Methane 101 Series: Methane Emissions and Climate Change

Methane emissions, as a topic, has gone from relative obscurity to a unilateral agreement in the form of the Global Methane Pledge (GMP) at COP26 in a matter of years. With governments around the world introducing net-zero pledges, companies, countries and the public have been frantically identifying quick-wins to get us over the line. With so many developments in the energy sector in the last year this article series, and Orbio’s communications over the next few months, illustrate the current state of play of methane emissions from the energy sector, recent trends in emissions, impacts on stakeholders in the energy industry, what is currently being done and expected changes in the future.

Methane Reduction: A Quick-Win for Humanity

COP26 identified reducing methane emissions, especially from the energy industry, as the lowest hanging fruit of climate change mitigation. Bringing about benefits from social, economic and environmental dimensions simultaneously:


  • As methane (active component of natural gas) is a valuable product, preventing the escape of methane from energy infrastructure (e.g. through venting, leaks or flares), results in more gas that can be utilised for revenue. Therefore, more natural gas systems that prevent emissions and leaks, means more gas with lower-carbon intensities that could be sold. Currently 3% (in some areas up to 10%) of global natural gas production is lost to venting, leakage and incomplete combustion from flares. (UNECE)


  • Methane has a global warming potential of 84 times that of CO2 over a 20 year period (25 times over 100 years). To put it into perspective, stopping methane emissions from the energy industry would have the same climate impact as taking all cars & trucks off the road globally. (MiQ)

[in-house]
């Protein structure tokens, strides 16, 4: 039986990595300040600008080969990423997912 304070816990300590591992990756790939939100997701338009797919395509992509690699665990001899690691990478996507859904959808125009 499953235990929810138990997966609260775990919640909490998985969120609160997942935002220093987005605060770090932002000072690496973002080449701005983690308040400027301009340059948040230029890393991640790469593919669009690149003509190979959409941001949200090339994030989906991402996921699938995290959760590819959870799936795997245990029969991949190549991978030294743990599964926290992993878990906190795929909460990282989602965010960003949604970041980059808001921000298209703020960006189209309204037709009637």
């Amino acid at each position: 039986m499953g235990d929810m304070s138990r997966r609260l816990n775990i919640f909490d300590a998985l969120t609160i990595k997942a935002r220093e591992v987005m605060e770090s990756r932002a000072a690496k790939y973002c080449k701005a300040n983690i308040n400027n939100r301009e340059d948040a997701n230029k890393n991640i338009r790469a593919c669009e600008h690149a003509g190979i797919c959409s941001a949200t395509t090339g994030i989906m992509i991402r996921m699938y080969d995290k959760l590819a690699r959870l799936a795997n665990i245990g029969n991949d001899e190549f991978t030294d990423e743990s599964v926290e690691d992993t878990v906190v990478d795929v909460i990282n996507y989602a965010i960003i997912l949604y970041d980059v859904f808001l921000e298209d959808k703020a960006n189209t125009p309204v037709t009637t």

• Methane is a noxious, invisible gas that can harm humans if inhaled in large quantities. Just stopping 45% of man-made methane emissions globally could prevent 255,000 premature deaths every year. (UNEP)

Reducing methane emissions is key to climate mitigation. Since the industrial revolution, man-made methane emissions have been responsible for 30% of global warming.

Generally the climate impact of different greenhouse gases are identified by 2 key components: the time the gases molecules stay in the atmosphere and the molecules’ ability to absorb energy. For methane, it has a much shorter lifetime in the atmosphere than CO2 (~12 years vs 300-1000+ years) but its ability to absorb energy (and thus block this energy from escaping back to space) is much higher, making methane a short-lived, but extremely dangerous greenhouse gas (IEA). 

Global methane emissions estimates remain uncertain, but most recent assessments (e.g. the Global Methane Budget) estimate annual emissions of around 580Mt, including 60% of those from man-made sources. Figure 1 shows the split of methane emissions across both natural and anthropogenic sources. 

Figure 1: Sources of methane in 2021 (IEA

While the agricultural sector is the single largest sector that contributes towards methane emissions, the energy industry has the largest short-term emission reduction capabilities as the pathways for reducing emissions in the energy sector are mostly well-known and cost-effective - which is very different to the other sectors.

In our next series we will explore current methane emission trends and the growing reporting & reduction ecosystem that is being built to reduce methane emissions in the energy sector.